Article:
Either way, you dance because, deep within you, something is called to dance. You dance because you need to dance; because dancing is in your blood and your bones. Because dancing is your blood and your bones.
You dance because your soul sings in movement.
Today’s class reminded me that sometimes, it’s good to just let your soul sing. And also that sometimes, while your soul is just singing to sing, you learn anyway.
I’m working on trying to dance with a relaxed upper body.
Perhaps unsurprisingly, relaxing the upper body makes it easier to lift out of the hips and so forth. It also ameliorates, to an extent, my tendency to over-engage the back muscles.
Last night, during barre, I had the weird and ultimately lovely experience of catching BW’s eye in the mirror must by chance. I was watching him (because his grand plié is breathtakingly beautiful and I was using it was a model) and he was watching me (because that’s part of the job when you’re teaching), and then we had this sort of, “Oh, fancy meeting you here!” moment.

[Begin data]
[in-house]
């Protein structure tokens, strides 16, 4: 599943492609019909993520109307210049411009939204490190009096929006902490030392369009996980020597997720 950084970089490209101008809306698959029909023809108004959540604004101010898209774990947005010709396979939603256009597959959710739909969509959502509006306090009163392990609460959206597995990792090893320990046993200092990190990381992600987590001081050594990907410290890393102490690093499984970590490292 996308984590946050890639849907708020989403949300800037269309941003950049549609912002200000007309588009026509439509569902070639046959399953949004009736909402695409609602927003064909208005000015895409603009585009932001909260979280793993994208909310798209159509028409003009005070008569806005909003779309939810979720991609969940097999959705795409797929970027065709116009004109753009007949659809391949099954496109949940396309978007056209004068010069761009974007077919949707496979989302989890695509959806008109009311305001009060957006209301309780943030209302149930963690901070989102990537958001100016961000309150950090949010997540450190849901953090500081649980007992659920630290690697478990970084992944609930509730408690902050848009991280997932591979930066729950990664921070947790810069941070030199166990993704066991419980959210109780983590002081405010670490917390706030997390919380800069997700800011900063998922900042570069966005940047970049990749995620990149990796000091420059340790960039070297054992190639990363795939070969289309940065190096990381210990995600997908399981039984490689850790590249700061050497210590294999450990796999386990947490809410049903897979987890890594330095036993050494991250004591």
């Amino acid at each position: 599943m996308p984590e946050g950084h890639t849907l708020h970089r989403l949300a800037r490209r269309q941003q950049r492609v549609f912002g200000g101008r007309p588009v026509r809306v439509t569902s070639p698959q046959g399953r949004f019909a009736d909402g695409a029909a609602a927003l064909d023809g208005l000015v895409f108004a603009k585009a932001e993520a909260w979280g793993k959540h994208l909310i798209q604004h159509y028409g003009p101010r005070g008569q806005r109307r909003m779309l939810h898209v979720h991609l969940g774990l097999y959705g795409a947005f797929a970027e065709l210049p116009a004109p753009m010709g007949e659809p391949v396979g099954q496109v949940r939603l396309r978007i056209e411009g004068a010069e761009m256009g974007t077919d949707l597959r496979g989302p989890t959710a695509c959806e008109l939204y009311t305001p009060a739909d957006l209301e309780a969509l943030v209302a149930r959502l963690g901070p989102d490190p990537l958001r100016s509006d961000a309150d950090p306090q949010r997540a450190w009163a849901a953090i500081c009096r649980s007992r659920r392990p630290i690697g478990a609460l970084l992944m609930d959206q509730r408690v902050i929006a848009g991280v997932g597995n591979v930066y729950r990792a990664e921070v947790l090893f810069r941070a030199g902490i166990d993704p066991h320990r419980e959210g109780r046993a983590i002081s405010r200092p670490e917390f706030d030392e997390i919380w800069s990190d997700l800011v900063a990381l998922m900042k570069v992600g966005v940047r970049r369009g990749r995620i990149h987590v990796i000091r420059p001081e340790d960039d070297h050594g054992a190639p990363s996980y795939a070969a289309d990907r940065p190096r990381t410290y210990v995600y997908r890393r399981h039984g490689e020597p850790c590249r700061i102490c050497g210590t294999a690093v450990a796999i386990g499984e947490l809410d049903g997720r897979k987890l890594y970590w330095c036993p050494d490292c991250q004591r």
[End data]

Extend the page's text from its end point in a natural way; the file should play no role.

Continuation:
We grinned at each-other and I sort of laughed, and rather magically my whole upper body just let go of itself in the best possible way. It didn’t fall apart, it just stopped being stiff.
Perhaps unsurprisingly, this made a huge difference to the ease of my technique and the quality of my movement.
If I were to set a principle of movement as a goal for this year, I think it would be “freedom.” Central Casting Troubled Ballet Boy is a very tense individual. Oddly enough, this does not automatically beget free, expressive dance. Who would ever have imagined?